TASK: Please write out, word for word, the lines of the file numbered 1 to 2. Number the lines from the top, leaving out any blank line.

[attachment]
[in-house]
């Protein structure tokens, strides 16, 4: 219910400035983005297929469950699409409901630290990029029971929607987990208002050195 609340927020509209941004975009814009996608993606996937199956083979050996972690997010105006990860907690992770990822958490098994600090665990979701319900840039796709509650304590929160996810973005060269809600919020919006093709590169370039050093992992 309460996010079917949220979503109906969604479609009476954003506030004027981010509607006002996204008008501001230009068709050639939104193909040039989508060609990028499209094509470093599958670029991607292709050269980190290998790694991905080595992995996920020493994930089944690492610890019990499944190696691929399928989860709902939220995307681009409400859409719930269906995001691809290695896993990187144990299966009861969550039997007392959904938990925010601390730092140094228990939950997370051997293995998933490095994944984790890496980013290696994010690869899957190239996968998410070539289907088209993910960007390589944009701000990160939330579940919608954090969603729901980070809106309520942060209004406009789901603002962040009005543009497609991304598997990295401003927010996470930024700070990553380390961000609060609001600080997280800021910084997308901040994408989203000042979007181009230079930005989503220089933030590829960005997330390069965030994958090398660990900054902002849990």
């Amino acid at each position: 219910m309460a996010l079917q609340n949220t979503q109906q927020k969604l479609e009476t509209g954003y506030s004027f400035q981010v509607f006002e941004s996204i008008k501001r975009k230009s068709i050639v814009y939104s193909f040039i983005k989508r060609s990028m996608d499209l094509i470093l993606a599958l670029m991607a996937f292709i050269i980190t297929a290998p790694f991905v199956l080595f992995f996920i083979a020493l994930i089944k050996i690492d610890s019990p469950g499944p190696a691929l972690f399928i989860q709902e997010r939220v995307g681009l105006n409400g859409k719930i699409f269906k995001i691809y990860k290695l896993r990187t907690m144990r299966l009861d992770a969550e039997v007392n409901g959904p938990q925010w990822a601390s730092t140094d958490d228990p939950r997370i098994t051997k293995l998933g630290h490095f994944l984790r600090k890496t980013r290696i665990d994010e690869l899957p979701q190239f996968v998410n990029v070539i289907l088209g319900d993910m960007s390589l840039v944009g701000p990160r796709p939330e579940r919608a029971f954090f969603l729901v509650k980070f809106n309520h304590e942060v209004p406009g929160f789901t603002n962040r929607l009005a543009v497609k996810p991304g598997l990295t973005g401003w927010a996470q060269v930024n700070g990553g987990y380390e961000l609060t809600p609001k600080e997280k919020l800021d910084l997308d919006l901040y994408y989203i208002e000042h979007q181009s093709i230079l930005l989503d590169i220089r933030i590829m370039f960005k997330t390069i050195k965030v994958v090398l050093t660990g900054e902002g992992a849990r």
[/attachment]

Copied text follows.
[in-house]
């Protein structure tokens, strides 16, 4: 219910400035983005297929469950699409409901630290990029029971929607987990208002050195 609340927020509209941004975009814009996608993606996937199956083979050996972690997010105006990860907690992770990822958490098994600090665990979701319900840039796709509650304590929160996810973005060269809600919020919006093709590169370039050093992992 309460996010079917949220979503109906969604479609009476954003506030004027981010509607006002996204008008501001230009068709050639939104193909040039989508060609990028499209094509470093599958670029991607292709050269980190290998790694991905080595992995996920020493994930089944690492610890019990499944190696691929399928989860709902939220995307681009409400859409719930269906995001691809290695896993990187144990299966009861969550039997007392959904938990925010601390730092140094228990939950997370051997293995998933490095994944984790890496980013290696994010690869899957190239996968998410070539289907088209993910960007390589944009701000990160939330579940919608954090969603729901980070809106309520942060209004406009789901603002962040009005543009497609991304598997990295401003927010996470930024700070990553380390961000609060609001600080997280800021910084997308901040994408989203000042979007181009230079930005989503220089933030590829960005997330390069965030994958090398660990900054902002849990």